This does not solve the problem. You've take this self authenticating "state of being" and isolated it. Then added an unrelated task of the Spirit guiding the people to know which words are right. This view lacks coherence. But in any case, it begs the question. How does the Spirit lead people to know whether "He" or "Christ" is correct? Do they get a warm feeling when they look at the right reading? Do they evaluate the readings by some criteria?

Peter wrote:
When a saint reads the word of God they are called by the Holy Spirit to receive it by faith without doubting any of it. So the believing community got to a point where they were reading the Geneva Bible and then the Bishops Bible came along. They held the Geneva to be the perfect word of God and gave the new comer a shot.

Why would they do that if they thought the Geneva was word perfect "by faith without doubting any of it"?

Peter wrote:
Aaron wrote:
Do you believe this word? The.

As it appears in God's word, Yes. Which one, you might say. My answer, all of them.

This is rabbit trail, but the silliness intrigues me. The word "the" does not affirm anything. The smallest unit of linguistic information that can be believed is a clause: something with a truth value. Have to have a subject and a predicate.

Peter wrote:
No you don't get it. Emanation in theology and philosophy is...

I get that lots of words have technical meanings in various places. It's pretty obvious that I was not using the word technically.
I also get that this has nothing at all to do with the traditional text question.

Peter wrote:
An idea can only be divinely pure as it is divinely given. If God did not give "He" then the idea drawn from it is not divine. To say the Bible reads "He" instead of “Christ” when the inspired word is “Christ” is to ascribe God's name to something God did not say which is a form of blasphemy.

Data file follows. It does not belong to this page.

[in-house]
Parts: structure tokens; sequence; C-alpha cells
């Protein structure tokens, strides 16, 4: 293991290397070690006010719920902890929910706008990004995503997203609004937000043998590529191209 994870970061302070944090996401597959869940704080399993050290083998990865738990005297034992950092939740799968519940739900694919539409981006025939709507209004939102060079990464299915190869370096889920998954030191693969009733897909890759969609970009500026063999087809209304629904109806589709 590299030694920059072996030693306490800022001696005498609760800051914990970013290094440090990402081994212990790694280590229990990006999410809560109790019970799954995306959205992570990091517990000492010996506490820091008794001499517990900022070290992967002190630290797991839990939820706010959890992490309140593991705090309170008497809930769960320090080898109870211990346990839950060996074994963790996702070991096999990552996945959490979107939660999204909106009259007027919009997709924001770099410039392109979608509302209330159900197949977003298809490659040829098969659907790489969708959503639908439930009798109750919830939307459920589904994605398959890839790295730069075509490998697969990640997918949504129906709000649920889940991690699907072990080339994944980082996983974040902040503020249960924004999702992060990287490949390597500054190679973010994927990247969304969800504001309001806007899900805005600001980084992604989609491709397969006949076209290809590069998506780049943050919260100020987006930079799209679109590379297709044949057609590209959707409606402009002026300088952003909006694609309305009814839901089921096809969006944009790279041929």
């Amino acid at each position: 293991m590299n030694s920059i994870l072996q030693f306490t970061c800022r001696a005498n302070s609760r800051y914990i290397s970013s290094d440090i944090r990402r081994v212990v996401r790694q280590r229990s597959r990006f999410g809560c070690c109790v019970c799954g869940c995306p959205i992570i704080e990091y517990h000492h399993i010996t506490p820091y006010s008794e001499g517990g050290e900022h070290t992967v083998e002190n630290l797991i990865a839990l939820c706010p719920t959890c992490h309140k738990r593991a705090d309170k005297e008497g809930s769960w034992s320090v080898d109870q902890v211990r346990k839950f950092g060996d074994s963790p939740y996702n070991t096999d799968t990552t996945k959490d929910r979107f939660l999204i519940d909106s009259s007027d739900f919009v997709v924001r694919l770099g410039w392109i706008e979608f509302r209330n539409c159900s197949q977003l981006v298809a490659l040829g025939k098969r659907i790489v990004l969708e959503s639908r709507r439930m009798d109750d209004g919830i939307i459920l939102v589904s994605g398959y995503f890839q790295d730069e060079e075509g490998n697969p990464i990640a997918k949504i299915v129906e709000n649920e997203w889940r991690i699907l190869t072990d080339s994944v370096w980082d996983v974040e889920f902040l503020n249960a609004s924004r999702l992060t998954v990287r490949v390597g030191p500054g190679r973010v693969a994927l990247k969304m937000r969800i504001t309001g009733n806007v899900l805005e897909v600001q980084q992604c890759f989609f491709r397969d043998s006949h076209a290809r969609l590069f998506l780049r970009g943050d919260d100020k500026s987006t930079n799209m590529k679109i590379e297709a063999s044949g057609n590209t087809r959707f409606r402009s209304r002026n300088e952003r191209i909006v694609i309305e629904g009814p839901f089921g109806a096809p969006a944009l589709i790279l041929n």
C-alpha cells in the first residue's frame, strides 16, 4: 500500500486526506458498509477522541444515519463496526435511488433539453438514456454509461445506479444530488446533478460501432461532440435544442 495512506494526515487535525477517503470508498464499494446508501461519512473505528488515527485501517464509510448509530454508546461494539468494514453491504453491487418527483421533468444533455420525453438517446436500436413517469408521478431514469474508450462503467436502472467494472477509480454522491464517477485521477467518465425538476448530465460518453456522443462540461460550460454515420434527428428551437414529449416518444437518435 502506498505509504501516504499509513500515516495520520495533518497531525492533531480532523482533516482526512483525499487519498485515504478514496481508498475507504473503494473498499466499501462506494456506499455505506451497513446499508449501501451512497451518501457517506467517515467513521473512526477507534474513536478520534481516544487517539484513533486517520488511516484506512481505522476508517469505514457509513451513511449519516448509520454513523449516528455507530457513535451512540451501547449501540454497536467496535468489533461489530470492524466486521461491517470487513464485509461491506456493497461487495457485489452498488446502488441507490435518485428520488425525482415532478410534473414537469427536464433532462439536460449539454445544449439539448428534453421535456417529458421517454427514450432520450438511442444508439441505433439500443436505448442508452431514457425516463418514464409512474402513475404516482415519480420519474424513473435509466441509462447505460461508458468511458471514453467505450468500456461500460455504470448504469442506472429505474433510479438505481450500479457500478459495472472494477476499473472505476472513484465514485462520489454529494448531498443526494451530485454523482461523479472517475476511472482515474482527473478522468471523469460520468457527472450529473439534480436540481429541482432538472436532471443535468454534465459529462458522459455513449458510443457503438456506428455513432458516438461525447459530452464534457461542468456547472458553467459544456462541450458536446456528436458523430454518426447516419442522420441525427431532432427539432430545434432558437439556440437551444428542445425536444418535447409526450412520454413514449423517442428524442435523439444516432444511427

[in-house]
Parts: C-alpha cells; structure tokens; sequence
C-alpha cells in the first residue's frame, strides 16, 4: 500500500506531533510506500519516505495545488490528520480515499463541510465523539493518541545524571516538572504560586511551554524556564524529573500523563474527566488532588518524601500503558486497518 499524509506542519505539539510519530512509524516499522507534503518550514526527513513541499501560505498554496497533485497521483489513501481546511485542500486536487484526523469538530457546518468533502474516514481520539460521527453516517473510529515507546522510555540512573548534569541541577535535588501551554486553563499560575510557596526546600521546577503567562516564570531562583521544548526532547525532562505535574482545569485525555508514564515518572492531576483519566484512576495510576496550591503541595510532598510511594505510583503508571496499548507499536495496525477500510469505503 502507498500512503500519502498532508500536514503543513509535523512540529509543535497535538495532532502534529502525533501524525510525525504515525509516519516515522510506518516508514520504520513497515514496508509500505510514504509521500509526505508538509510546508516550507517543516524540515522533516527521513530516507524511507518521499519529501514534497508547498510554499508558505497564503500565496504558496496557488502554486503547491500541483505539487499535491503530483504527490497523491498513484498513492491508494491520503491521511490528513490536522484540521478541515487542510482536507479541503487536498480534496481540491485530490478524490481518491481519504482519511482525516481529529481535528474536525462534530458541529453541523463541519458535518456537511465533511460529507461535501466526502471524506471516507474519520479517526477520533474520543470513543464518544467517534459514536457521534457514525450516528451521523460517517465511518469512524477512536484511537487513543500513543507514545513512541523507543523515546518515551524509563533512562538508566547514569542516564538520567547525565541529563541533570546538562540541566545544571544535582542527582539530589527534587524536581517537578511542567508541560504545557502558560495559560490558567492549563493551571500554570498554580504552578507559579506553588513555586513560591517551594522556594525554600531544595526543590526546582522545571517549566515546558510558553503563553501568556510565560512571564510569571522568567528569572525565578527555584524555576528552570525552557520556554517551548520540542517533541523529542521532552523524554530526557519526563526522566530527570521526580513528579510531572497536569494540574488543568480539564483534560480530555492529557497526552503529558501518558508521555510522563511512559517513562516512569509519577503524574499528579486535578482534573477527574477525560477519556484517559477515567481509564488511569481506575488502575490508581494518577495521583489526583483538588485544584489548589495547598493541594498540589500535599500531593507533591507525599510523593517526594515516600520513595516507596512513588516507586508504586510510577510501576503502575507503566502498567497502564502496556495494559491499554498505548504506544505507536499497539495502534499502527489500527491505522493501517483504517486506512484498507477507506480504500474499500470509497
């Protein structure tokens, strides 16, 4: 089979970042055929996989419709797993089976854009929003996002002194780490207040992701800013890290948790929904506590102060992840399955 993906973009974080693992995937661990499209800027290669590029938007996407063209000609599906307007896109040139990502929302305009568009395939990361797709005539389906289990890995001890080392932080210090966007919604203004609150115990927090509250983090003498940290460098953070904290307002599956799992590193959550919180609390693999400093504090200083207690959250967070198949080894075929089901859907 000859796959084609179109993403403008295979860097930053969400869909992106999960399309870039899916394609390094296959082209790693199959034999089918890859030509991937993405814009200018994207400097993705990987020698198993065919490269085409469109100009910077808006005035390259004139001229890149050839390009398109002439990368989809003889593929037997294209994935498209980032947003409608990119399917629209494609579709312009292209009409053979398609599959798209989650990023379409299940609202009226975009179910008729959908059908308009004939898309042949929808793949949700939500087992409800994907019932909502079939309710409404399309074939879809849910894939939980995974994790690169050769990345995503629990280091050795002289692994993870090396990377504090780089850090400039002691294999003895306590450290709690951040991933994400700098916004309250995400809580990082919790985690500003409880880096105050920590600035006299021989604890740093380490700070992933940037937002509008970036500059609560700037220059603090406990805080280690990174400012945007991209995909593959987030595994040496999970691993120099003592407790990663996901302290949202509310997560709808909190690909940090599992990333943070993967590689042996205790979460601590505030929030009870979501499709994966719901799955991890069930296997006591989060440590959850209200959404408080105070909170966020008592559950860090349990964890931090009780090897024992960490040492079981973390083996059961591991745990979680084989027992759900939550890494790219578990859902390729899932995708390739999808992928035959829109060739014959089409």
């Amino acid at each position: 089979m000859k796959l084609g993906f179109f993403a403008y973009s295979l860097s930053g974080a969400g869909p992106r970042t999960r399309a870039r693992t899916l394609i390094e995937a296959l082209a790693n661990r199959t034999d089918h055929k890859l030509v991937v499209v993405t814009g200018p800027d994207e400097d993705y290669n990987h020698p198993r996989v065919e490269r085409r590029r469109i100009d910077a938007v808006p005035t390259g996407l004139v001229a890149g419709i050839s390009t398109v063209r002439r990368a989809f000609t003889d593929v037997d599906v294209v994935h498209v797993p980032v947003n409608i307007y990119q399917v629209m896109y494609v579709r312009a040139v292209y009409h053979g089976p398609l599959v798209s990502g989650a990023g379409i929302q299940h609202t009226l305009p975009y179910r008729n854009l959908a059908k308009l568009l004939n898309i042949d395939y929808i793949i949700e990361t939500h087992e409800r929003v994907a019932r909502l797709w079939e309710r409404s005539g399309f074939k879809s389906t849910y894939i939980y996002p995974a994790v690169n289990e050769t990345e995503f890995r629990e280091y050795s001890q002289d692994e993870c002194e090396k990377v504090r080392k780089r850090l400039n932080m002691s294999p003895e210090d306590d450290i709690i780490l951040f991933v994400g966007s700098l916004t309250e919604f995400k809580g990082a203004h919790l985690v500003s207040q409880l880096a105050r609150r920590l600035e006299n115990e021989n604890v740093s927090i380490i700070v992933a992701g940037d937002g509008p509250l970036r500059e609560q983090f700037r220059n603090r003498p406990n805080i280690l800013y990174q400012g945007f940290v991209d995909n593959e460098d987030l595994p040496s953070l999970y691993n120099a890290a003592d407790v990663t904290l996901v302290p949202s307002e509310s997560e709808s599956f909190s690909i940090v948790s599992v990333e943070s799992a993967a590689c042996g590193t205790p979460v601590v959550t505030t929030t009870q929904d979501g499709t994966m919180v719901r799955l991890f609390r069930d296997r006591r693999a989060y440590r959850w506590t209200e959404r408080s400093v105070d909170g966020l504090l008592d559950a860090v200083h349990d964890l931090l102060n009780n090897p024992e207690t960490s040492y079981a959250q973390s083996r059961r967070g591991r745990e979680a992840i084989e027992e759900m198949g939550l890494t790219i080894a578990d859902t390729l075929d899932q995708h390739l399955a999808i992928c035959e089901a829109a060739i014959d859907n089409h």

You're mixing different things here. The question was whether it's possible to have conflicting readings in a couple of MSS and both give us the same meaning. It is possible.
As for attributing words to God that are not His... this is another reason why it isn't wise to claim that the traditional text is word perfect.

Views expressed are always my own and not my employer's, my church's, my family's, my neighbors', or my pets'. The house plants have authorized me to speak for them, however, and they always agree with me.

Aaron Blumer's picture

EditorAdmin

Peter,
I accidentally edited your post #244 instead of replying. I've moved my edit into a reply now, but there doesn't seem to be any way to put your post back the way it was.
You didn't save a copy in a text editor by any chance, did you?

Sorry about that. I'm going to blame it on the dog whining at me... (closest I can get to "my dog ate it")

Views expressed are always my own and not my employer's, my church's, my family's, my neighbors', or my pets'. The house plants have authorized me to speak for them, however, and they always agree with me.

JG's picture

but he and others are useful in demonstrating that the Warfield / Westcott / Hort / A.A. Hodge view of a pure text (and inspiration) as "limited only to the original manuscripts" was a new invention, and thus suspect. Even Warfield (at first) admitted he was redefining inspiration, though he stopped admitting it later.

The entire Scriptural emphasis is on the certainty, not uncertainty, of that which people held in their hand. Uncertainty about the true text is simply not found anywhere in Scripture. I can't find one verse that sounds at all like what modern theologians sound like when they talk "original autographs" and inspiration. Shouldn't that give us pause?